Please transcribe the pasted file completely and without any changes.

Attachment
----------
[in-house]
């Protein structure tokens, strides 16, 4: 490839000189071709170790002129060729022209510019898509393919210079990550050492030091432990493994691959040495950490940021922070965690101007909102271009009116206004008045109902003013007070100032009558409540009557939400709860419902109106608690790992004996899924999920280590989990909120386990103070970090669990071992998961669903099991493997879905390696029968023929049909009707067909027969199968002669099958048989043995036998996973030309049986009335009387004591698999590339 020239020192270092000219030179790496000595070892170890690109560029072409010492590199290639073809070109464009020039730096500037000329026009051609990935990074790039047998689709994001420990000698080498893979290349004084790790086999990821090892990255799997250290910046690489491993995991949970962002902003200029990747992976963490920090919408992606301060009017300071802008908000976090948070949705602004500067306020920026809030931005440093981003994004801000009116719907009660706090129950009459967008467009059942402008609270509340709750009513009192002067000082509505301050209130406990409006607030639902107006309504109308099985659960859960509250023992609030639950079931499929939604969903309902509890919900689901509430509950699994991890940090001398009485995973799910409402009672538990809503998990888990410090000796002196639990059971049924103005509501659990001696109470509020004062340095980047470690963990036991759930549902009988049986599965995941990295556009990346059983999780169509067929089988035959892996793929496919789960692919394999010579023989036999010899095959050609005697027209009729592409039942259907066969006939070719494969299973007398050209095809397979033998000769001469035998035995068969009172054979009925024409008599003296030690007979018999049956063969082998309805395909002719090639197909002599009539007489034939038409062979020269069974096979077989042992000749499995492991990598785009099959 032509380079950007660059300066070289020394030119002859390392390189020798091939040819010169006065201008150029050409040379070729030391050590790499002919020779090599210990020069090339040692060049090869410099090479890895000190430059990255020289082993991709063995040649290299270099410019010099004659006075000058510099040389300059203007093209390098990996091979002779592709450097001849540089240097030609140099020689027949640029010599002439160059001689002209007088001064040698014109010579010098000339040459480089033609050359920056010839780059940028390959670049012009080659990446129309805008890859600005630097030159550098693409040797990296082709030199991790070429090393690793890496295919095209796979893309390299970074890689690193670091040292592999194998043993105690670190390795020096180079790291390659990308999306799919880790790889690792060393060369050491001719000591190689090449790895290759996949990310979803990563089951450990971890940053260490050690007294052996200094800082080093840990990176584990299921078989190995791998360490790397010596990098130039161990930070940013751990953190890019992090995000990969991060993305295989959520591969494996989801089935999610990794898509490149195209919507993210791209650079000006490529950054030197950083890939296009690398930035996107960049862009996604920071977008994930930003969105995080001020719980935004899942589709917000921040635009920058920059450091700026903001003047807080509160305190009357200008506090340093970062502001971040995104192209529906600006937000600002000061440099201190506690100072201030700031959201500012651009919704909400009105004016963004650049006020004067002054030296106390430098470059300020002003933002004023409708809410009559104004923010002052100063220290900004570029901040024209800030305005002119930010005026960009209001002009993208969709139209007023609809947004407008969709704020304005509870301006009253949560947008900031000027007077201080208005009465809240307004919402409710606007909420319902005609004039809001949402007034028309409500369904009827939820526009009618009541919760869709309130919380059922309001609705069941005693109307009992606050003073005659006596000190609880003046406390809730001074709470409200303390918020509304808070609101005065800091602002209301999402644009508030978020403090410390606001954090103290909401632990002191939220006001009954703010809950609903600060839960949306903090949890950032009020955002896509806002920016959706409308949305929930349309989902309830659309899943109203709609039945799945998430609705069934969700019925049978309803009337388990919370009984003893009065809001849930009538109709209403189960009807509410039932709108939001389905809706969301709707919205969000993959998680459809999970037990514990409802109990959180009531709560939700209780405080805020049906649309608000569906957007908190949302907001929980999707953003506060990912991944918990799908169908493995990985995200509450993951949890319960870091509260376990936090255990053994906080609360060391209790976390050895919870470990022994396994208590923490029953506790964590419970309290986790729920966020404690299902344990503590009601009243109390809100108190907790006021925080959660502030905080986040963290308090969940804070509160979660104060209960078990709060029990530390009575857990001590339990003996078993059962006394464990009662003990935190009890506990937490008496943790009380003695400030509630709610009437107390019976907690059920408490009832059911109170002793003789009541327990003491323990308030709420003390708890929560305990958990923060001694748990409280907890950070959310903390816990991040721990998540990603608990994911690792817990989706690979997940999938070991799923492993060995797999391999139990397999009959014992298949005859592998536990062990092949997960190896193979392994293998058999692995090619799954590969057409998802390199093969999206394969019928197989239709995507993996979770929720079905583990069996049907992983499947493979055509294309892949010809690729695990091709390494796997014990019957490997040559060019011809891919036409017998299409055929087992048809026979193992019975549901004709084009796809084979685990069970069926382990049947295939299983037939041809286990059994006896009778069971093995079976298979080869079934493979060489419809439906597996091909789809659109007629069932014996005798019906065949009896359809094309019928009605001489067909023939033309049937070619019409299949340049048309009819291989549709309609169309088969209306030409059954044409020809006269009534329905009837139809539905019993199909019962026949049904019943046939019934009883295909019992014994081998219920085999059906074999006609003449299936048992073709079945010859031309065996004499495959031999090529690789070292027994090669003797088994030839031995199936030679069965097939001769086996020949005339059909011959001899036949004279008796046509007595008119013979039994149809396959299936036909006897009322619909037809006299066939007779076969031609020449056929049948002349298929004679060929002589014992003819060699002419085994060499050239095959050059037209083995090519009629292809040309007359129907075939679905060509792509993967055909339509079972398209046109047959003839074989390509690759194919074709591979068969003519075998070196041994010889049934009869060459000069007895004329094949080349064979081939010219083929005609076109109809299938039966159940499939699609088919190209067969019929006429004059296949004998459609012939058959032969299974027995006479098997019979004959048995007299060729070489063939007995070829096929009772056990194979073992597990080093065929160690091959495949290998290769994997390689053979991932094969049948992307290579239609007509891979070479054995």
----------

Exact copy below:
[in-house]
């Protein structure tokens, strides 16, 4: 490839000189071709170790002129060729022209510019898509393919210079990550050492030091432990493994691959040495950490940021922070965690101007909102271009009116206004008045109902003013007070100032009558409540009557939400709860419902109106608690790992004996899924999920280590989990909120386990103070970090669990071992998961669903099991493997879905390696029968023929049909009707067909027969199968002669099958048989043995036998996973030309049986009335009387004591698999590339 020239020192270092000219030179790496000595070892170890690109560029072409010492590199290639073809070109464009020039730096500037000329026009051609990935990074790039047998689709994001420990000698080498893979290349004084790790086999990821090892990255799997250290910046690489491993995991949970962002902003200029990747992976963490920090919408992606301060009017300071802008908000976090948070949705602004500067306020920026809030931005440093981003994004801000009116719907009660706090129950009459967008467009059942402008609270509340709750009513009192002067000082509505301050209130406990409006607030639902107006309504109308099985659960859960509250023992609030639950079931499929939604969903309902509890919900689901509430509950699994991890940090001398009485995973799910409402009672538990809503998990888990410090000796002196639990059971049924103005509501659990001696109470509020004062340095980047470690963990036991759930549902009988049986599965995941990295556009990346059983999780169509067929089988035959892996793929496919789960692919394999010579023989036999010899095959050609005697027209009729592409039942259907066969006939070719494969299973007398050209095809397979033998000769001469035998035995068969009172054979009925024409008599003296030690007979018999049956063969082998309805395909002719090639197909002599009539007489034939038409062979020269069974096979077989042992000749499995492991990598785009099959 032509380079950007660059300066070289020394030119002859390392390189020798091939040819010169006065201008150029050409040379070729030391050590790499002919020779090599210990020069090339040692060049090869410099090479890895000190430059990255020289082993991709063995040649290299270099410019010099004659006075000058510099040389300059203007093209390098990996091979002779592709450097001849540089240097030609140099020689027949640029010599002439160059001689002209007088001064040698014109010579010098000339040459480089033609050359920056010839780059940028390959670049012009080659990446129309805008890859600005630097030159550098693409040797990296082709030199991790070429090393690793890496295919095209796979893309390299970074890689690193670091040292592999194998043993105690670190390795020096180079790291390659990308999306799919880790790889690792060393060369050491001719000591190689090449790895290759996949990310979803990563089951450990971890940053260490050690007294052996200094800082080093840990990176584990299921078989190995791998360490790397010596990098130039161990930070940013751990953190890019992090995000990969991060993305295989959520591969494996989801089935999610990794898509490149195209919507993210791209650079000006490529950054030197950083890939296009690398930035996107960049862009996604920071977008994930930003969105995080001020719980935004899942589709917000921040635009920058920059450091700026903001003047807080509160305190009357200008506090340093970062502001971040995104192209529906600006937000600002000061440099201190506690100072201030700031959201500012651009919704909400009105004016963004650049006020004067002054030296106390430098470059300020002003933002004023409708809410009559104004923010002052100063220290900004570029901040024209800030305005002119930010005026960009209001002009993208969709139209007023609809947004407008969709704020304005509870301006009253949560947008900031000027007077201080208005009465809240307004919402409710606007909420319902005609004039809001949402007034028309409500369904009827939820526009009618009541919760869709309130919380059922309001609705069941005693109307009992606050003073005659006596000190609880003046406390809730001074709470409200303390918020509304808070609101005065800091602002209301999402644009508030978020403090410390606001954090103290909401632990002191939220006001009954703010809950609903600060839960949306903090949890950032009020955002896509806002920016959706409308949305929930349309989902309830659309899943109203709609039945799945998430609705069934969700019925049978309803009337388990919370009984003893009065809001849930009538109709209403189960009807509410039932709108939001389905809706969301709707919205969000993959998680459809999970037990514990409802109990959180009531709560939700209780405080805020049906649309608000569906957007908190949302907001929980999707953003506060990912991944918990799908169908493995990985995200509450993951949890319960870091509260376990936090255990053994906080609360060391209790976390050895919870470990022994396994208590923490029953506790964590419970309290986790729920966020404690299902344990503590009601009243109390809100108190907790006021925080959660502030905080986040963290308090969940804070509160979660104060209960078990709060029990530390009575857990001590339990003996078993059962006394464990009662003990935190009890506990937490008496943790009380003695400030509630709610009437107390019976907690059920408490009832059911109170002793003789009541327990003491323990308030709420003390708890929560305990958990923060001694748990409280907890950070959310903390816990991040721990998540990603608990994911690792817990989706690979997940999938070991799923492993060995797999391999139990397999009959014992298949005859592998536990062990092949997960190896193979392994293998058999692995090619799954590969057409998802390199093969999206394969019928197989239709995507993996979770929720079905583990069996049907992983499947493979055509294309892949010809690729695990091709390494796997014990019957490997040559060019011809891919036409017998299409055929087992048809026979193992019975549901004709084009796809084979685990069970069926382990049947295939299983037939041809286990059994006896009778069971093995079976298979080869079934493979060489419809439906597996091909789809659109007629069932014996005798019906065949009896359809094309019928009605001489067909023939033309049937070619019409299949340049048309009819291989549709309609169309088969209306030409059954044409020809006269009534329905009837139809539905019993199909019962026949049904019943046939019934009883295909019992014994081998219920085999059906074999006609003449299936048992073709079945010859031309065996004499495959031999090529690789070292027994090669003797088994030839031995199936030679069965097939001769086996020949005339059909011959001899036949004279008796046509007595008119013979039994149809396959299936036909006897009322619909037809006299066939007779076969031609020449056929049948002349298929004679060929002589014992003819060699002419085994060499050239095959050059037209083995090519009629292809040309007359129907075939679905060509792509993967055909339509079972398209046109047959003839074989390509690759194919074709591979068969003519075998070196041994010889049934009869060459000069007895004329094949080349064979081939010219083929005609076109109809299938039966159940499939699609088919190209067969019929006429004059296949004998459609012939058959032969299974027995006479098997019979004959048995007299060729070489063939007995070829096929009772056990194979073992597990080093065929160690091959495949290998290769994997390689053979991932094969049948992307290579239609007509891979070479054995």